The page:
• The amendment was used to nullify a judgment of the Supreme Court and undermines the Court’s authority.
    • The issue is not just that the tax authorities are persisting with their efforts to collect the money.
    • The issue is why the retrospective amendment is being allowed to continue in the statute books.
    • It is against the government’s determination to root out “tax terrorism”, and undermines ‘Make in India’ initiative.
    • Changing the rules, after having started doing business discourages business environment and potential investments.
  • Consequence of Retrospective Taxation on Market
    • Hurts Companies: While governments often use a retrospective amendment to taxation laws to “clarify” existing laws, it ends up hurting companies that had knowingly or unknowingly interpreted the tax rules differently.
    • Hurts Investor Confidence: The amendment was criticised by investors globally, who said the change in law was “perverse” in nature. This impacted the market sentiment and the flow of foreign funds to India.
  • Implication of the ruling
    • Policy Setback: The ruling in favor of Vodafone and Cairn U.K. Holdings signals a setback for the country’s retrospective taxation policies.
    • Sets a precedence: The ruling also raises the possibility of other cases under arbitration being decided on similar lines.
  • Way Forward:
    • The Shome Panel had recommended that any taxation involving indirect transfer of assets located in India should be prospective and not retrospective.
    • The Committee concluded that retrospective application of tax law should occur in exceptional or rarest of rare cases, and with particular objectives.
    • Retrospective application of a tax law should occur only after exhaustive and transparent consultations with stakeholders who would be affected.

 


General Studies – 4


 

Topic:  laws, rules, regulations and conscience as sources of ethical guidance;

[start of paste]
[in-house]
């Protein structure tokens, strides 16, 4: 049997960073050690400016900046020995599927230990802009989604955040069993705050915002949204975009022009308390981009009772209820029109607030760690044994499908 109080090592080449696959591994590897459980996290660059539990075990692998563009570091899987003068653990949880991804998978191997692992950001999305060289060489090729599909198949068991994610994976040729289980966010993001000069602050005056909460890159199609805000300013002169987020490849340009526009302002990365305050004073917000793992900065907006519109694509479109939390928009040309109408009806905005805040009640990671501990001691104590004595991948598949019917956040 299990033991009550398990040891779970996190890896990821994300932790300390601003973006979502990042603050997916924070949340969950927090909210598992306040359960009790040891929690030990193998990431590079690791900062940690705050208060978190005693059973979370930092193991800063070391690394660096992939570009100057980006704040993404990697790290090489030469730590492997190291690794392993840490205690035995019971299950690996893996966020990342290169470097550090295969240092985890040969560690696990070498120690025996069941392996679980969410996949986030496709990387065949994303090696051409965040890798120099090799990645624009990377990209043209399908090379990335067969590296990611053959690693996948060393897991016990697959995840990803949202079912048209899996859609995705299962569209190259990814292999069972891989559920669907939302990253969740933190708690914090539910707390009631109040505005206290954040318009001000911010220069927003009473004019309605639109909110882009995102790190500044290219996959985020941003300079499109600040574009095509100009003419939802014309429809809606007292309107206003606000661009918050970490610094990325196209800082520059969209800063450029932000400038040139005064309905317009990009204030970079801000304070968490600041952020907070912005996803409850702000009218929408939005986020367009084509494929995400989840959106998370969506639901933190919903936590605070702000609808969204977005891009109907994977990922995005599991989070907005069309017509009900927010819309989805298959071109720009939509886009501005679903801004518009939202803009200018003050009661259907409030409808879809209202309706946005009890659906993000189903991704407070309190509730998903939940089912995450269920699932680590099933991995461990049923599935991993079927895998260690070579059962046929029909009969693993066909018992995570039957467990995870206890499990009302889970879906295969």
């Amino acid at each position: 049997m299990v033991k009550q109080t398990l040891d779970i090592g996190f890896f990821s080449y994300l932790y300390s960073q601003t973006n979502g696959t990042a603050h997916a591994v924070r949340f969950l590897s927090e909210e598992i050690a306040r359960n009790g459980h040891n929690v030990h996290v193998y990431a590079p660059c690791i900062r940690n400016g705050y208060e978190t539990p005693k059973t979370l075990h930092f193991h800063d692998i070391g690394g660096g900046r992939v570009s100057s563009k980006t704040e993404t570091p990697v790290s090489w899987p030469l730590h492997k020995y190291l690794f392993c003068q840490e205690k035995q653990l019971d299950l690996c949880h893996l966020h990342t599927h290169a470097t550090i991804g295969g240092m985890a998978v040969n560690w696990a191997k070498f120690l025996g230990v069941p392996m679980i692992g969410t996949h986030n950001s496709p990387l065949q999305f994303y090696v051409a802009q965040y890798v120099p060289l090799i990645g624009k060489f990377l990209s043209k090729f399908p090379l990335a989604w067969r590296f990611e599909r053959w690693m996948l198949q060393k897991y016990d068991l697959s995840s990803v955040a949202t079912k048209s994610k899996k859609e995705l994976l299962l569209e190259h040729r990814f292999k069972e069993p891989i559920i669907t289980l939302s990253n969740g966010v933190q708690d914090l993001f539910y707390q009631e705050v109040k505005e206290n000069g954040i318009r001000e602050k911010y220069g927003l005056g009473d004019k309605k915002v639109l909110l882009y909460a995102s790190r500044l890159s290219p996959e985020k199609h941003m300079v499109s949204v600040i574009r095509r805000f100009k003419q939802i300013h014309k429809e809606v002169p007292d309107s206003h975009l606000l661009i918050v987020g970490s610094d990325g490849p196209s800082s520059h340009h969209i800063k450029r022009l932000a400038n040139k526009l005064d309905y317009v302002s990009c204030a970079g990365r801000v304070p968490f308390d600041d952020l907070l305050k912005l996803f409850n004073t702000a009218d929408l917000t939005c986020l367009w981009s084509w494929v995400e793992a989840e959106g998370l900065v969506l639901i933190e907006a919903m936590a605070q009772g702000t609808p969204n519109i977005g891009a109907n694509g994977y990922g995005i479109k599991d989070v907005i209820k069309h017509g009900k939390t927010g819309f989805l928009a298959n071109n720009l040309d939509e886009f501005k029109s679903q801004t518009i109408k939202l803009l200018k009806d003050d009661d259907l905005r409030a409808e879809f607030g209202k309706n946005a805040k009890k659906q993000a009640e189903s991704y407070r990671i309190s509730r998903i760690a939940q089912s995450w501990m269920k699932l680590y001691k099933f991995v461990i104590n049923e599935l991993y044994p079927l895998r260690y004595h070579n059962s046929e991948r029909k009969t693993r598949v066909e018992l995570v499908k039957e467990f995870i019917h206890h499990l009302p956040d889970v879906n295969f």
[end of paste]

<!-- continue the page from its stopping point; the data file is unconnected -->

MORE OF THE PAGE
6. When morality is not in consonance with a law, what should prevail – the moral principle or the law? (150 words)

Reference: Ethics, Integrity and Aptitude by Lexicon Publications.

Why the question:

The question is part of the static syllabus of General studies paper – 4.

Key Demand of the question:

To debate as to what should prevail if morality is in conflict with the law.

Structure of the answer:

Introduction:

Start the answer by mentioning the relationship between morality and law.

Body:

Explain that the popular conception of the connection between law and morality is that in some way the law exists to promote morality, to preserve those conditions which make the moral life possible.

Write about the reason for conflict. They conflict most often because morality gives you a sense of what is right and wrong or acceptable and what is not according to human nature. Law commands obedience not out of a sense of right or wrong but out of necessity. Substantiate the above with examples.

Conclusion:

Conclude by underscoring that Morality forms the foundation, the pre-condition, for laws. Put another way, laws do not have the necessary foundation or reason to be, if there is no such thing as morality.

Introduction:

Law is the codification of societal norms and values which helps in delivering justice. While Morality is very those values and norms on which law is framed to decide what is right and wrong. Law and morality are intimately related to each other. Laws are generally based on the moral principles of society. Both regulate the conduct of the individual in society.

Body:

  • Relation between law and morality:
    • Law is essentially a set of rules and principles created and enforced by the state whereas morals are a set of beliefs, values and principles and behaviour standards which are enforced and created by society.
    • Legal and moral rules can be isolated with the former being created by the legislative institution of parliament whereas the latter have evolved with and through society and are the standards which society in general accepts and promotes.
    • Some laws mirror the majority of society’s moral view, for example, that murder is wrong but the introduction of same sex marriages is seen by some people as morally wrong and society is divided.
    • The existence of unjust laws (such as those enforcing slavery) proves that morality and law are not identical and do not coincide.
    • The existence of laws that serve to defend basic values such as laws against murder, rape, malicious defamation of character, fraud, bribery, etc. prove that the two can work together.
    • Morality forms the basis of good law and therefore laws are framed to prohibit any immoral act. For example, Laws in India prohibits domestic violence, atrocities on lower castes, child marriages, crimes like murder and rapes because they are immoral.
    • Laws govern conduct at least partly through fear of punishment. Morality, when it is internalized governs conduct without compulsion. The virtuous person does the appropriate thing because it is the fine or noble thing to do.
    • Morality can influence the law in the sense that it can provide the reason for making whole groups of immoral actions illegal.